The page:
7. Bob says:

    GL, let’s go back to your original point: “In my post two weeks ago I advocated doing it with a waiver, which religious parents would have to apply for. This way only the most pious and orthodox would clear the hurdle, effectively marginalizing the practice.”

    Are you still advocating some group issuing “a waiver” for the mutilation of children on religious account.

    How does that improve the situation?Report

    • Gherald L in reply to Bob says:

      You misunderstand me, I don’t mean a hurdle as in some kind of panel evaluating your religious commitment or lack there of.

      I mean a hurdle as in you’d have to specifically ask for it and give your reason as religious. This would cut down on all the casual “it seemed like a good idea for health reasons” nonsense. (such as my own–my parents have since apologized for making the decision for me)

      I of course have no problem with circumcision (or any other alteration) being done for health reasons later in life when a person is sexually mature enough to consent to the procedure.Report

  8. Max says:

    ED said: “The practice will phase out all on its own. It already is on the decline.”

    I haven’t been following the debate so I guess I missed this, but do you have these numbers? I’d be curious.Report

    • James in reply to Max says:

      Varies state by state (hugely), nationally we declined from 80-90% at peak to mid-50% nationally at the last count (which was a year or two ago, due to the nature of these th?ngs).Report

  9. James says:

    As far as I am concerned the timing is incorrect for a push towards legal remedies from the anti-circumcision movement. It would be a waste of resources, time; generally force us into arguments we don’t need to have yet will never at this stage win.

    Consider: if a majority of people thought that circumcision was a bad idea then we could argue onwards from there (bad means should not be done to an infant or any party incapable of consenting save in emergencies, simple enough). But at present the rate is c. 50% in America. Quite clearly the culture of America is not yet anti-circumcision, a requisite for political advancement of outlawing the practice.

    So it would at present be a complete waste of time to push for a ban. It would also be a distraction, since when you are in a debate you are hardly going to convince someone that something should be BANNED before you’ve convinced them it is a bad idea (even a neutral idea won’t do it). So focus on convincing them it’s bad, not that it should be illegal. Until you’ve achieved the former you’ll never get the latter anyway.Report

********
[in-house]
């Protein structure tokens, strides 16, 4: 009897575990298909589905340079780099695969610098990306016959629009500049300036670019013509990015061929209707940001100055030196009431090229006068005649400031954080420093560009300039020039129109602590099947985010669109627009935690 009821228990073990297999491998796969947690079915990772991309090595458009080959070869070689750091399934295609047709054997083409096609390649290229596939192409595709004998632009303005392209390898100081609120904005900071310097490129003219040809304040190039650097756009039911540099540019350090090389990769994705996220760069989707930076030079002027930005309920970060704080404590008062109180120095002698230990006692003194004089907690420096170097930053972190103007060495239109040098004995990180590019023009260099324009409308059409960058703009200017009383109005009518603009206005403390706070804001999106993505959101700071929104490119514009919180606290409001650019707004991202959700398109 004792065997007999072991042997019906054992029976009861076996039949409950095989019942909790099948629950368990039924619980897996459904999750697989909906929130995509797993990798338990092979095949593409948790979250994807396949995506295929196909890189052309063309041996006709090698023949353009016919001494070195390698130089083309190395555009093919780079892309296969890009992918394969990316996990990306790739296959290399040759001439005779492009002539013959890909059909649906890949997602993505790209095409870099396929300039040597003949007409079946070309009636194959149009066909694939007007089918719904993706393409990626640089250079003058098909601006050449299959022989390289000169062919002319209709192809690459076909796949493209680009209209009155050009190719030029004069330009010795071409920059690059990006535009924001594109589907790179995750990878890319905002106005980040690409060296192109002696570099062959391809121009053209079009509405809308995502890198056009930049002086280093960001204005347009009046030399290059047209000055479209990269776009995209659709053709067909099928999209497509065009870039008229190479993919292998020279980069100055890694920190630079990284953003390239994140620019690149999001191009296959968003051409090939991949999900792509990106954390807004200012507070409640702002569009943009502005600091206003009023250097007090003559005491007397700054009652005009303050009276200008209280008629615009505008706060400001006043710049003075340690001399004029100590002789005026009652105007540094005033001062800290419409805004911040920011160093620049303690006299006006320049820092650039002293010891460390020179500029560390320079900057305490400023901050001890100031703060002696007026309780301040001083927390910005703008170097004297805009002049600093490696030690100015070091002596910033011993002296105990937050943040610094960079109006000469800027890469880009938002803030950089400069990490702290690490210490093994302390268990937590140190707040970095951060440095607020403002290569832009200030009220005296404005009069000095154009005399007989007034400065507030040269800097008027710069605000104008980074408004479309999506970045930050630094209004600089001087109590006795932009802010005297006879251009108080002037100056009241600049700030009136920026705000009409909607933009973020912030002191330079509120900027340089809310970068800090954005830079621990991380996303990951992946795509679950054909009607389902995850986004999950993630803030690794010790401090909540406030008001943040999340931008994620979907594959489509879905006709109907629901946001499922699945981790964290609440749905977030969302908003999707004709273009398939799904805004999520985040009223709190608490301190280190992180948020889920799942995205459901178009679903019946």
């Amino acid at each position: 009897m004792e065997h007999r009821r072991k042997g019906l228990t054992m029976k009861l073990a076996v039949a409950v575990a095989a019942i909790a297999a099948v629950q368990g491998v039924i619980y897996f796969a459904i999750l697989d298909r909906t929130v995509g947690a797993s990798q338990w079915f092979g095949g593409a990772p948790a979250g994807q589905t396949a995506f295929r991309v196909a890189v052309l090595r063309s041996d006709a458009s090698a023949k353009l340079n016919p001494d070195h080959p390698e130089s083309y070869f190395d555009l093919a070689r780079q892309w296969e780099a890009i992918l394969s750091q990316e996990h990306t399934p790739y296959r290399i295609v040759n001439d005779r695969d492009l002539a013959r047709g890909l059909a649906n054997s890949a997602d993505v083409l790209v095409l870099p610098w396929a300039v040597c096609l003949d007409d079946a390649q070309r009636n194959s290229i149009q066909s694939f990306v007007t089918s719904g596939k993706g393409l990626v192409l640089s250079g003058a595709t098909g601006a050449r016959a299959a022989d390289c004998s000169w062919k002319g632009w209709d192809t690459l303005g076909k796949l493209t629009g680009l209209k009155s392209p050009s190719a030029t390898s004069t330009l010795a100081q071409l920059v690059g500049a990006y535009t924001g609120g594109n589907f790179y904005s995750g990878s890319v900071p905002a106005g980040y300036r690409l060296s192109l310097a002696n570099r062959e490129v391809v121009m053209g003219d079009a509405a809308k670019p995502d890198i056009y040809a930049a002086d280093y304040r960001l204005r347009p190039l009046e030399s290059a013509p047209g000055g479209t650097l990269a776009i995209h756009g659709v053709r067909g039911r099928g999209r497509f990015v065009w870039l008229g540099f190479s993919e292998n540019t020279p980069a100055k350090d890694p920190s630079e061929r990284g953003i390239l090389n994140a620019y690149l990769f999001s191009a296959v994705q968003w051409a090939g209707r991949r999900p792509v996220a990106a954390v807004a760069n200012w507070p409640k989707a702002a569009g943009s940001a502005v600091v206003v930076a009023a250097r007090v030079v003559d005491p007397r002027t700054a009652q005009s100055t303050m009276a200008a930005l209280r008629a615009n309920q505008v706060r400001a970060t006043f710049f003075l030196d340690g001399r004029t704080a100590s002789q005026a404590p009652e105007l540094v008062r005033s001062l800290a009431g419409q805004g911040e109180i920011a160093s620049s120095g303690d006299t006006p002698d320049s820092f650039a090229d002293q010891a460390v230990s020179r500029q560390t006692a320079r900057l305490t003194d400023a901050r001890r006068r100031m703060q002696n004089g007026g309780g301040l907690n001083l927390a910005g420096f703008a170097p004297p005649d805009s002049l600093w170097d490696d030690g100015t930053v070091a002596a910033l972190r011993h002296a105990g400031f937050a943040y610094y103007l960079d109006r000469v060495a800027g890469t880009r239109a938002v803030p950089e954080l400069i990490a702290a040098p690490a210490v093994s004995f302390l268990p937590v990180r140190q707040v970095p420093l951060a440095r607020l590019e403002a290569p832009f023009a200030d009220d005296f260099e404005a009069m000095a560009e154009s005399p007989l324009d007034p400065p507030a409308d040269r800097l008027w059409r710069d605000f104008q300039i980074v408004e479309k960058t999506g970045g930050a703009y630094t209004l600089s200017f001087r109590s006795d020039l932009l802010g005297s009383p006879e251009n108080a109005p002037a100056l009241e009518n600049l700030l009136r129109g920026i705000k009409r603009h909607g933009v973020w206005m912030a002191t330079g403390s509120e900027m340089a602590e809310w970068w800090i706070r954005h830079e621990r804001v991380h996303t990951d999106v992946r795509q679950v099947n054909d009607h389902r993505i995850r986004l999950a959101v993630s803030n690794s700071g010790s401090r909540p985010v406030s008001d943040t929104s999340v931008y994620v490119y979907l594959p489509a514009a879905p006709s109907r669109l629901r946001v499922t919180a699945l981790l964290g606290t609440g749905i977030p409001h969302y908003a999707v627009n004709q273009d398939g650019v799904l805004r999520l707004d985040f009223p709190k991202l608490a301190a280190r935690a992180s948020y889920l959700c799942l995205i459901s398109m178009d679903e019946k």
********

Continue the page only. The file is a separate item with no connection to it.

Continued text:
• Bob in reply to James says:

      Sullivan’s final word in the post you linked.

      “Let’s just ban it in public hospitals as a routine procedure.”

      Great idea Andrew! And let’s “ban” abortion from public hospitals while we are in the banning mode.

      Coat hangers are a dime-a-dozen at WalMart,Report

      • James in reply to Bob says:

        NHS hospitals refusing to offer it was immensely effective in curtailing the practice here in Britain.Report

      • RD in reply to Bob says:

        So we should not forbid routine infant circumcision, on the grounds that is lacks medical justification, because were we to do so, you forecast that some parents would take off their boys’ foreskins with a pair of sewing scissors (also readily purchased at Wal-Mart)??

        If routine infant circumcision were to be outlawed, and if the number of clandestine and illegal RICs performed in the USA were to exceed, say, 10,000/year, that would be ample evidence in support of what many Europeans have concluded, namely that circumcision is a weird American sexual obsession. Cultures that circumcise tend to think that the foreskin is disgusting. Cultures that do not circumcise tend to think that circumcision is sexually weird. Most Western nations never went for routine circ. The English speaking ones did for 2-3 generations, but have walked away from it. The USA is a large and curious exception. There has been one improvement. USA hospitals used to circumcise middle class babies without asking the mother if she approved. If she took the intitiative to object, she was browbeat until she backed down. These coercive practices are gone, for which I am grateful.Report

  10. Tim says:

    If you’re anti-circumcision (as I am), take your case to expectant parents. I’ve had the satisfaction of convincing a few couples not to circumcise their infants; in fact, most of them have actually thanked me many months later.

    As for Andrew’s religious hedge, I think it’s pure BS. You can’t call something a barbaric practice and get all up in arms about it, then turn around and coddle religionists who want to inflict it on their children without repercussions. Support it or oppose it, but don’t waffle.

    BTW can adult males sue their parents and the doctor for carrying out a circumcision? I’m sure judges have deferred to tradition, but I’m curious if there are any grounds in spite of the heavy weight of the status quo.Report

  11. Murali says:

    Is comparing male circumcision to female circumcision useful, or for that matter, is calling male circumcision “cutting your bits off” anything other distorting rhetoric?